Digital transformation about to face business reality vs investment tug of war

Digital transformation sounds great until the core business slows down and shareholders want better returns. Get ready to juggle priorities and possibly executives, too.
Written by Larry Dignan, Contributor

Digital transformation isn't cheap and old-line enterprises are about to struggle to balance current results and future investments and swap out executives. In other words, investing in the future is swell until the core business starts to show signs of weakness.

Here are three recent examples of stalwart enterprises that are investing for the future with new captains.

To wit:

Mattel outlined a digital transformation overhaul that focused on building toys that will teach and develop toddlers and prep them more for science, tech, and engineering careers well into the future. Mattel also talked analytics, user experience, and a design cadence that rhymed with what you'd hear from a tech company.

But there's a cost. Mattel also cut its dividend and pulled its practice of shorter-term financial guidance and replaced it with longer increments. Mattel CEO Margo Georgiadis will take the funds that would have gone to a dividend and put it on digital transformation. She said:

We are building our power brands into connected 360-play systems and experiences. We are accelerating our emerging markets with digital-first solutions. We are focusing in strengthening our innovation pipeline, and we are reshaping our operations to enable our strategy leaner, faster, smarter. And we are reigniting our culture and our team.

Indeed, Mattel's investor day on Wednesday outlined a master plan that had a lot of tech, new age design thinking, and platform talk. What's unclear is the runway Georgiadis, who joined Mattel in February, will have to revamp Mattel and bank on internet-connected toys. Georgiadis became CEO of Mattel after leaving Google, where she was an executive for eight years leading the Americas business and various technology projects.

GE outlined succession plans as CEO Jeffrey Immelt steps aside for John Flannery, who was CEO of GE Healthcare. GE has made a big bet on digital with its Predix platform as well as a focus on the industrial internet. However, Wall Street was worried about GE's cash flow and profit margins under Immelt. Flannery said he sees the value of digital and investing in transformation. However, Flannery also said he's going to review the digital efforts going forward.

"There's no change in the view that this is a defining characteristic of the company going forward. It's going to transform every industry we're in. And we're going to play to win in that space and we'll lead that space," said Flannery. Nevertheless, there's a cost to going digital. How will Flannery balance earnings, cash flow and investing in a digital business that is seeing increased costs to hire talent and develop platforms? Wall Street is already doing sum of the parts valuations for GE and wondering whether GE Digital should be spun off.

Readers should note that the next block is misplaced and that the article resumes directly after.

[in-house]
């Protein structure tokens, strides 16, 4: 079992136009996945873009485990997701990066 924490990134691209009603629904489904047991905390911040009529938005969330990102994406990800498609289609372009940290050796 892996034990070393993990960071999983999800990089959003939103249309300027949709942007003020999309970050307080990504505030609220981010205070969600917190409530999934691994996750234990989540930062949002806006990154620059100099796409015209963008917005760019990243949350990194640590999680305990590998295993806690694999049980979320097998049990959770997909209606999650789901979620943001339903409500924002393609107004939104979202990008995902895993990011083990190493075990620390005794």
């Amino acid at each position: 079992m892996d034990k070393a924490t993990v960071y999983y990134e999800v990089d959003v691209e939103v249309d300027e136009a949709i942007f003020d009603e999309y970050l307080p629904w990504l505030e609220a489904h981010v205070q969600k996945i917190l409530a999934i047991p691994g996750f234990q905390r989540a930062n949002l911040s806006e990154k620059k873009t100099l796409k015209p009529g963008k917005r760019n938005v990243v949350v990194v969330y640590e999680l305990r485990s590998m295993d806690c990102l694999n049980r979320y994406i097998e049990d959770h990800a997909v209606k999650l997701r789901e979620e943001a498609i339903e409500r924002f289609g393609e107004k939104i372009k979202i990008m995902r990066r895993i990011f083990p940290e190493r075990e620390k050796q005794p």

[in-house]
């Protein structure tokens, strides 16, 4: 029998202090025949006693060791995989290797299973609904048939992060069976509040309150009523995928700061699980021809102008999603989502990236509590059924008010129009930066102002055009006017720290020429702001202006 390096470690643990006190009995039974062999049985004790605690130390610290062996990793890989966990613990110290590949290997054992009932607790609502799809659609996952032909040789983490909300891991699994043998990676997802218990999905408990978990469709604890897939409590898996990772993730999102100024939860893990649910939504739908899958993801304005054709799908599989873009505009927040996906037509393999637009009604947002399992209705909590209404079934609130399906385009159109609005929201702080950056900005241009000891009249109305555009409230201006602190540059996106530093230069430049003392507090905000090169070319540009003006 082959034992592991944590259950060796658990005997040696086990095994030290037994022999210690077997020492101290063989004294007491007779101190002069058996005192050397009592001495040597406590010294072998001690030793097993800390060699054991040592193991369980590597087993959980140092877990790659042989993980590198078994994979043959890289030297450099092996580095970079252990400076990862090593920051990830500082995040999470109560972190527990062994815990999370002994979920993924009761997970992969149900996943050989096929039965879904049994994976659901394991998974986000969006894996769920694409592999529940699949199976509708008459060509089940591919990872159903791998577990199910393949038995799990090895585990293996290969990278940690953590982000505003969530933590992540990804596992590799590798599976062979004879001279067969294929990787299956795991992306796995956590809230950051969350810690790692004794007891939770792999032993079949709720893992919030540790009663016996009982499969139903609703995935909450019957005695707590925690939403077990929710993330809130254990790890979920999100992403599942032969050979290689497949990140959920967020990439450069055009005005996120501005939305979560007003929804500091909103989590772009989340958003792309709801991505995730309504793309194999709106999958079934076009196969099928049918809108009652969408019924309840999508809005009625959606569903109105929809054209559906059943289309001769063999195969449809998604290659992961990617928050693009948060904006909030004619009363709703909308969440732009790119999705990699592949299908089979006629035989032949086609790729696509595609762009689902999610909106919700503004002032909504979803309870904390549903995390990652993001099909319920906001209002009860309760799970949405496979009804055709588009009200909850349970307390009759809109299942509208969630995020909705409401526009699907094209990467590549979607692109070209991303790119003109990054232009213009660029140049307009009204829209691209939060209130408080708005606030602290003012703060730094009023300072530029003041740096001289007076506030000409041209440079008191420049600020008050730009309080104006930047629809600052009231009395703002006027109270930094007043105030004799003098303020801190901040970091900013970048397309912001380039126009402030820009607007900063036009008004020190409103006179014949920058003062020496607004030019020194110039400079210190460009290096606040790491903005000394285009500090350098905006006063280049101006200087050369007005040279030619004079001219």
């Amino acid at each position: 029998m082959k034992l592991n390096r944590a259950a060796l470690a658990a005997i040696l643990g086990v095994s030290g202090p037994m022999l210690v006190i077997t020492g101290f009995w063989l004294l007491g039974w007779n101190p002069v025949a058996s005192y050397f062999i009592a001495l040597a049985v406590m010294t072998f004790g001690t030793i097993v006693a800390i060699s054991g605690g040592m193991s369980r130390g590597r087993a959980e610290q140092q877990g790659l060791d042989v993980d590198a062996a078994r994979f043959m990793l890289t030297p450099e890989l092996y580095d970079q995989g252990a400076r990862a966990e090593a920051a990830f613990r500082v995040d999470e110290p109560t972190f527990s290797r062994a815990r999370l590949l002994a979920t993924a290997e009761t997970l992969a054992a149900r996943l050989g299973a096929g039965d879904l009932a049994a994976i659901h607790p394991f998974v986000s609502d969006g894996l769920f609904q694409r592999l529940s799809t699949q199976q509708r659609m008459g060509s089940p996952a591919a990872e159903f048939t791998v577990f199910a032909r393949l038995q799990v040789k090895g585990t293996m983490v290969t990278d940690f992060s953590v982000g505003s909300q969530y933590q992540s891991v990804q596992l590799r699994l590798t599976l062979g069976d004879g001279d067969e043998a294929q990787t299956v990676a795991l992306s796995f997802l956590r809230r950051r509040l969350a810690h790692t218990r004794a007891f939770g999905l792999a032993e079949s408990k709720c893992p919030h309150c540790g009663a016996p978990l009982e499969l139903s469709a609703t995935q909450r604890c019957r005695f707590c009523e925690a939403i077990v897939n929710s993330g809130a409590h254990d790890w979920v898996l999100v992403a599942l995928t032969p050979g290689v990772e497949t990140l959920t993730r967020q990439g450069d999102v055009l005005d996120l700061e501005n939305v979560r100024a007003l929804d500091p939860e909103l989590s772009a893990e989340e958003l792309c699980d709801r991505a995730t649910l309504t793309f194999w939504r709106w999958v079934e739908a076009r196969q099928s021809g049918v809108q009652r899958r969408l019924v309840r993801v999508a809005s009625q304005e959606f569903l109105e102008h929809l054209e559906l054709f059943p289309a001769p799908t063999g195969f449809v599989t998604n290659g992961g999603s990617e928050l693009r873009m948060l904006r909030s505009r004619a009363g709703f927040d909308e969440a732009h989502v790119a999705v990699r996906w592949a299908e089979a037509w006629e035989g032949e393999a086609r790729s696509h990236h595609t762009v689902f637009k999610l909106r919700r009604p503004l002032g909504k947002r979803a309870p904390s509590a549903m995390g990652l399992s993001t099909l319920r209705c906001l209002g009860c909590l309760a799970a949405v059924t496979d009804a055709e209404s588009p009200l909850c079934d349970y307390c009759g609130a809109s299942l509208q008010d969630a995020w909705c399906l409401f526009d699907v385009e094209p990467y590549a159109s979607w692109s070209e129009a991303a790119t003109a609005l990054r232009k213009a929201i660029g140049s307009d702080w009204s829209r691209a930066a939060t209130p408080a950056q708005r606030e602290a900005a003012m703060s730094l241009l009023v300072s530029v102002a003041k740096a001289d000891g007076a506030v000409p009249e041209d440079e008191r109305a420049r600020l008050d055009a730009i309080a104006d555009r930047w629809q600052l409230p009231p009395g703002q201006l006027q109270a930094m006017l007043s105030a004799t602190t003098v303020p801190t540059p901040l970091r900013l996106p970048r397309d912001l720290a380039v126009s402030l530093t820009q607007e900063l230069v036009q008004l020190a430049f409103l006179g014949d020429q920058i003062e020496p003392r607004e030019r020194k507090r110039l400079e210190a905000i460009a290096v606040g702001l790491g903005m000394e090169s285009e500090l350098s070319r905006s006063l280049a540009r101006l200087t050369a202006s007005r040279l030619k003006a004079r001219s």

Ford also recently replaced Mark Fields as CEO. Fields was one of the main players behind Ford's push into digital platforms and new business models. The new CEO at Ford, James Hackett, ran Ford Mobility. The problem: Ford, like other automakers, is facing a slowdown ahead. Car leases could be a debt time bomb and Ford switched captains.

Evercore ISI analyst George Galliers said Hackett has to move quickly.

New CEO Hackett needs to get his message out quickly. Investors need to know his plans going forward; particularly, how he intends to reverse the earnings drag of the last 12 months and his strategy with respect to electrification and future mobility.

And even if Hackett does move faster into digital, Ford shareholders may balk at the investment in digital transformation.

These companies -- Nike, Taser, Campbells Soup, QVC and yours too -- have quite the juggling act. Here's what to watch in the months ahead.

  • Digital transformation efforts, which will take more than a few quarters to really pay off, will be increasingly questioned. Patience and Wall Street are two words that don't go together especially when the core business is slipping.
  • Technology vendors will step up their digital transformation talk. Why? Vendors all want to sell a magic bullet to help customers revamp. The enterprise tech sector already pitches this idea, but the volume is about to increase. Ever wonder why retailers, which are closing stores at a rapid clip, are such enterprise tech darlings? The retail sector will have to invest in tech to survive. Tech vendors are happy to sell them a dream.
  • The magic bullets and the patience for digital transformation (a murky term at best) will be tested. This reality will create a backlash to the digitization movement. Of course, there is no alternative, but rest assured there will be some of Gartner's trough of disillusionment in store.

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